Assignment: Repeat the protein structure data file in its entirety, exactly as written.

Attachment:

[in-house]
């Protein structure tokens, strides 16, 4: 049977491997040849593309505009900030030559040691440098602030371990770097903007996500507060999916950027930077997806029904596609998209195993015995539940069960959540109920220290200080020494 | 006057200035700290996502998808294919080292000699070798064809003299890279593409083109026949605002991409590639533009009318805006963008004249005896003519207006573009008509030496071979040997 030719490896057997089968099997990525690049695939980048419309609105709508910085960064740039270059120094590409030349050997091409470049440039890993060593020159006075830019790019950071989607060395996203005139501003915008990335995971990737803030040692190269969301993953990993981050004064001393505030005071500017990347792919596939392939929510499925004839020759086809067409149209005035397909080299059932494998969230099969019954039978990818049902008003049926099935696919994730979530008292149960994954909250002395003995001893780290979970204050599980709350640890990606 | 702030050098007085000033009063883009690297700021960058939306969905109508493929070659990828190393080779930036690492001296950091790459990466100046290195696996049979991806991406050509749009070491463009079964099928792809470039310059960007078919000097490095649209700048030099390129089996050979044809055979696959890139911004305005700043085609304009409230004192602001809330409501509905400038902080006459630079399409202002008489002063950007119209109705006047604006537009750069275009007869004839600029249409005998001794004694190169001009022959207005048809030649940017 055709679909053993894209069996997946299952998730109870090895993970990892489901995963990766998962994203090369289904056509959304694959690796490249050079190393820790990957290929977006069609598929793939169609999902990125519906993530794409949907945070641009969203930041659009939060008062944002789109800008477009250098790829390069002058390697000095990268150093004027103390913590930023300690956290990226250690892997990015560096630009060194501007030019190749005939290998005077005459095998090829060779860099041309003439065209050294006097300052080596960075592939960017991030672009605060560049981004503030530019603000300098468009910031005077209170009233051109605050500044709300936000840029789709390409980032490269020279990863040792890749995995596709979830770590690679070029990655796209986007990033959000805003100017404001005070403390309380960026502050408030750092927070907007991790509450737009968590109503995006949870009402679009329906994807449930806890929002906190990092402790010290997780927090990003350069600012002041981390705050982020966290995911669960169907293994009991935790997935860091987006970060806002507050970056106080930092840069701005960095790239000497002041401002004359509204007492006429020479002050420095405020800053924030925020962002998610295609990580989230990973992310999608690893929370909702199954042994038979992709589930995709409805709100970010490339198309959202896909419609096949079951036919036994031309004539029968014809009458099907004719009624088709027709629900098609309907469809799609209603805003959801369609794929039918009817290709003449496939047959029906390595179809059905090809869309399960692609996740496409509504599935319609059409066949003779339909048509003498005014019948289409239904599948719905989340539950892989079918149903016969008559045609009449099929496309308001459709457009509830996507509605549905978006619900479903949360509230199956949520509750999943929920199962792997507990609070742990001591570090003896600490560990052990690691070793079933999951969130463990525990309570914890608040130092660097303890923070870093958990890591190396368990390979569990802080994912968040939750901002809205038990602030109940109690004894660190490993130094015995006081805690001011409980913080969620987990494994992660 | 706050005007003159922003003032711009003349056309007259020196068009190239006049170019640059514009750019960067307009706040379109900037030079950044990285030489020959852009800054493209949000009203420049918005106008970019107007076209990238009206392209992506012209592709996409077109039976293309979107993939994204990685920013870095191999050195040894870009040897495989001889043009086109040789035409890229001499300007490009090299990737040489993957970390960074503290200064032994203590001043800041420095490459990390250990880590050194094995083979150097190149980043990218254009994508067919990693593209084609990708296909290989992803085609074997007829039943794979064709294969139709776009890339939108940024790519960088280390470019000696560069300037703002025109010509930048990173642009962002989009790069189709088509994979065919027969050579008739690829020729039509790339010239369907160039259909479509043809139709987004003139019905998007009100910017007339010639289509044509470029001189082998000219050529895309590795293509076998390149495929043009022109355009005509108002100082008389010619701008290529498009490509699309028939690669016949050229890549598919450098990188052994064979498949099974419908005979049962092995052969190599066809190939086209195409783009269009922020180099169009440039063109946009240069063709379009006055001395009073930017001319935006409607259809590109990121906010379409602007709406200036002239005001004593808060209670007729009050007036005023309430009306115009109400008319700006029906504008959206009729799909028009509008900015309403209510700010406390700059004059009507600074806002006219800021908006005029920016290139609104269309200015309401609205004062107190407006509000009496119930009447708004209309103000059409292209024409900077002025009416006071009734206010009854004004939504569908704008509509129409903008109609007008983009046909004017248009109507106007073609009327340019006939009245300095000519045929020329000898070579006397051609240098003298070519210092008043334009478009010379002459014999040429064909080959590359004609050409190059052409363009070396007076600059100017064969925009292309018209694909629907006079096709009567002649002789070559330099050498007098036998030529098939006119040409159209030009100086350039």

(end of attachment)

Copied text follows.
[in-house]
């Protein structure tokens, strides 16, 4: 049977491997040849593309505009900030030559040691440098602030371990770097903007996500507060999916950027930077997806029904596609998209195993015995539940069960959540109920220290200080020494 | 006057200035700290996502998808294919080292000699070798064809003299890279593409083109026949605002991409590639533009009318805006963008004249005896003519207006573009008509030496071979040997 030719490896057997089968099997990525690049695939980048419309609105709508910085960064740039270059120094590409030349050997091409470049440039890993060593020159006075830019790019950071989607060395996203005139501003915008990335995971990737803030040692190269969301993953990993981050004064001393505030005071500017990347792919596939392939929510499925004839020759086809067409149209005035397909080299059932494998969230099969019954039978990818049902008003049926099935696919994730979530008292149960994954909250002395003995001893780290979970204050599980709350640890990606 | 702030050098007085000033009063883009690297700021960058939306969905109508493929070659990828190393080779930036690492001296950091790459990466100046290195696996049979991806991406050509749009070491463009079964099928792809470039310059960007078919000097490095649209700048030099390129089996050979044809055979696959890139911004305005700043085609304009409230004192602001809330409501509905400038902080006459630079399409202002008489002063950007119209109705006047604006537009750069275009007869004839600029249409005998001794004694190169001009022959207005048809030649940017 055709679909053993894209069996997946299952998730109870090895993970990892489901995963990766998962994203090369289904056509959304694959690796490249050079190393820790990957290929977006069609598929793939169609999902990125519906993530794409949907945070641009969203930041659009939060008062944002789109800008477009250098790829390069002058390697000095990268150093004027103390913590930023300690956290990226250690892997990015560096630009060194501007030019190749005939290998005077005459095998090829060779860099041309003439065209050294006097300052080596960075592939960017991030672009605060560049981004503030530019603000300098468009910031005077209170009233051109605050500044709300936000840029789709390409980032490269020279990863040792890749995995596709979830770590690679070029990655796209986007990033959000805003100017404001005070403390309380960026502050408030750092927070907007991790509450737009968590109503995006949870009402679009329906994807449930806890929002906190990092402790010290997780927090990003350069600012002041981390705050982020966290995911669960169907293994009991935790997935860091987006970060806002507050970056106080930092840069701005960095790239000497002041401002004359509204007492006429020479002050420095405020800053924030925020962002998610295609990580989230990973992310999608690893929370909702199954042994038979992709589930995709409805709100970010490339198309959202896909419609096949079951036919036994031309004539029968014809009458099907004719009624088709027709629900098609309907469809799609209603805003959801369609794929039918009817290709003449496939047959029906390595179809059905090809869309399960692609996740496409509504599935319609059409066949003779339909048509003498005014019948289409239904599948719905989340539950892989079918149903016969008559045609009449099929496309308001459709457009509830996507509605549905978006619900479903949360509230199956949520509750999943929920199962792997507990609070742990001591570090003896600490560990052990690691070793079933999951969130463990525990309570914890608040130092660097303890923070870093958990890591190396368990390979569990802080994912968040939750901002809205038990602030109940109690004894660190490993130094015995006081805690001011409980913080969620987990494994992660 | 706050005007003159922003003032711009003349056309007259020196068009190239006049170019640059514009750019960067307009706040379109900037030079950044990285030489020959852009800054493209949000009203420049918005106008970019107007076209990238009206392209992506012209592709996409077109039976293309979107993939994204990685920013870095191999050195040894870009040897495989001889043009086109040789035409890229001499300007490009090299990737040489993957970390960074503290200064032994203590001043800041420095490459990390250990880590050194094995083979150097190149980043990218254009994508067919990693593209084609990708296909290989992803085609074997007829039943794979064709294969139709776009890339939108940024790519960088280390470019000696560069300037703002025109010509930048990173642009962002989009790069189709088509994979065919027969050579008739690829020729039509790339010239369907160039259909479509043809139709987004003139019905998007009100910017007339010639289509044509470029001189082998000219050529895309590795293509076998390149495929043009022109355009005509108002100082008389010619701008290529498009490509699309028939690669016949050229890549598919450098990188052994064979498949099974419908005979049962092995052969190599066809190939086209195409783009269009922020180099169009440039063109946009240069063709379009006055001395009073930017001319935006409607259809590109990121906010379409602007709406200036002239005001004593808060209670007729009050007036005023309430009306115009109400008319700006029906504008959206009729799909028009509008900015309403209510700010406390700059004059009507600074806002006219800021908006005029920016290139609104269309200015309401609205004062107190407006509000009496119930009447708004209309103000059409292209024409900077002025009416006071009734206010009854004004939504569908704008509509129409903008109609007008983009046909004017248009109507106007073609009327340019006939009245300095000519045929020329000898070579006397051609240098003298070519210092008043334009478009010379002459014999040429064909080959590359004609050409190059052409363009070396007076600059100017064969925009292309018209694909629907006079096709009567002649002789070559330099050498007098036998030529098939006119040409159209030009100086350039």